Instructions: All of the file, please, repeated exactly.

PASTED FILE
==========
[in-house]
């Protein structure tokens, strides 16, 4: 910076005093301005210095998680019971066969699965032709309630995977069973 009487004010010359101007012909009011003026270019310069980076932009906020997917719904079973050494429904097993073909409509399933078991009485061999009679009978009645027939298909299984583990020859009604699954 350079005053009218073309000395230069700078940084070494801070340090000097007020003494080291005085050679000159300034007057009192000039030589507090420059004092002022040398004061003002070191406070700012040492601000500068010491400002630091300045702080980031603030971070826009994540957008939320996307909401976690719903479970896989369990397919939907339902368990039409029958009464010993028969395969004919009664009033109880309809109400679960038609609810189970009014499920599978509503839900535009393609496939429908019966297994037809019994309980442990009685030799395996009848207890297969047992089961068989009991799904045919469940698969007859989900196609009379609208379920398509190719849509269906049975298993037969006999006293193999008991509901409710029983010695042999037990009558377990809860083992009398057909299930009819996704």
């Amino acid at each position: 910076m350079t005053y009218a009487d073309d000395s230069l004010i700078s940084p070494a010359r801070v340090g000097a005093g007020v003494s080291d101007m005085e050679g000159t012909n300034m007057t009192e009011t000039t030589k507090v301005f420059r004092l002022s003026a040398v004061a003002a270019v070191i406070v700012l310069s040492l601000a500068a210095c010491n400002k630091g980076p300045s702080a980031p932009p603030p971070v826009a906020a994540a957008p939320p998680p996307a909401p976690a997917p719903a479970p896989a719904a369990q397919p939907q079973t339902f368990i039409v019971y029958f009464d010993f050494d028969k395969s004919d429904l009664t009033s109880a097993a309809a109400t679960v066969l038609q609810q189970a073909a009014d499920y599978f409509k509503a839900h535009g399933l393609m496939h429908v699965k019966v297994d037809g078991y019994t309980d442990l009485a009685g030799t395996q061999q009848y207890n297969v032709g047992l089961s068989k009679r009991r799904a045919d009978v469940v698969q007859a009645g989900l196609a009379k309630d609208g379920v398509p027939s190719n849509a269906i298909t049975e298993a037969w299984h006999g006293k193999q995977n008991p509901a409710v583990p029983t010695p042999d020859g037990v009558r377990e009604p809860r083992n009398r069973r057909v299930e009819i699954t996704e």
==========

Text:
[in-house]
């Protein structure tokens, strides 16, 4: 910076005093301005210095998680019971066969699965032709309630995977069973 009487004010010359101007012909009011003026270019310069980076932009906020997917719904079973050494429904097993073909409509399933078991009485061999009679009978009645027939298909299984583990020859009604699954 350079005053009218073309000395230069700078940084070494801070340090000097007020003494080291005085050679000159300034007057009192000039030589507090420059004092002022040398004061003002070191406070700012040492601000500068010491400002630091300045702080980031603030971070826009994540957008939320996307909401976690719903479970896989369990397919939907339902368990039409029958009464010993028969395969004919009664009033109880309809109400679960038609609810189970009014499920599978509503839900535009393609496939429908019966297994037809019994309980442990009685030799395996009848207890297969047992089961068989009991799904045919469940698969007859989900196609009379609208379920398509190719849509269906049975298993037969006999006293193999008991509901409710029983010695042999037990009558377990809860083992009398057909299930009819996704």
């Amino acid at each position: 910076m350079t005053y009218a009487d073309d000395s230069l004010i700078s940084p070494a010359r801070v340090g000097a005093g007020v003494s080291d101007m005085e050679g000159t012909n300034m007057t009192e009011t000039t030589k507090v301005f420059r004092l002022s003026a040398v004061a003002a270019v070191i406070v700012l310069s040492l601000a500068a210095c010491n400002k630091g980076p300045s702080a980031p932009p603030p971070v826009a906020a994540a957008p939320p998680p996307a909401p976690a997917p719903a479970p896989a719904a369990q397919p939907q079973t339902f368990i039409v019971y029958f009464d010993f050494d028969k395969s004919d429904l009664t009033s109880a097993a309809a109400t679960v066969l038609q609810q189970a073909a009014d499920y599978f409509k509503a839900h535009g399933l393609m496939h429908v699965k019966v297994d037809g078991y019994t309980d442990l009485a009685g030799t395996q061999q009848y207890n297969v032709g047992l089961s068989k009679r009991r799904a045919d009978v469940v698969q007859a009645g989900l196609a009379k309630d609208g379920v398509p027939s190719n849509a269906i298909t049975e298993a037969w299984h006999g006293k193999q995977n008991p509901a409710v583990p029983t010695p042999d020859g037990v009558r377990e009604p809860r083992n009398r069973r057909v299930e009819i699954t996704e």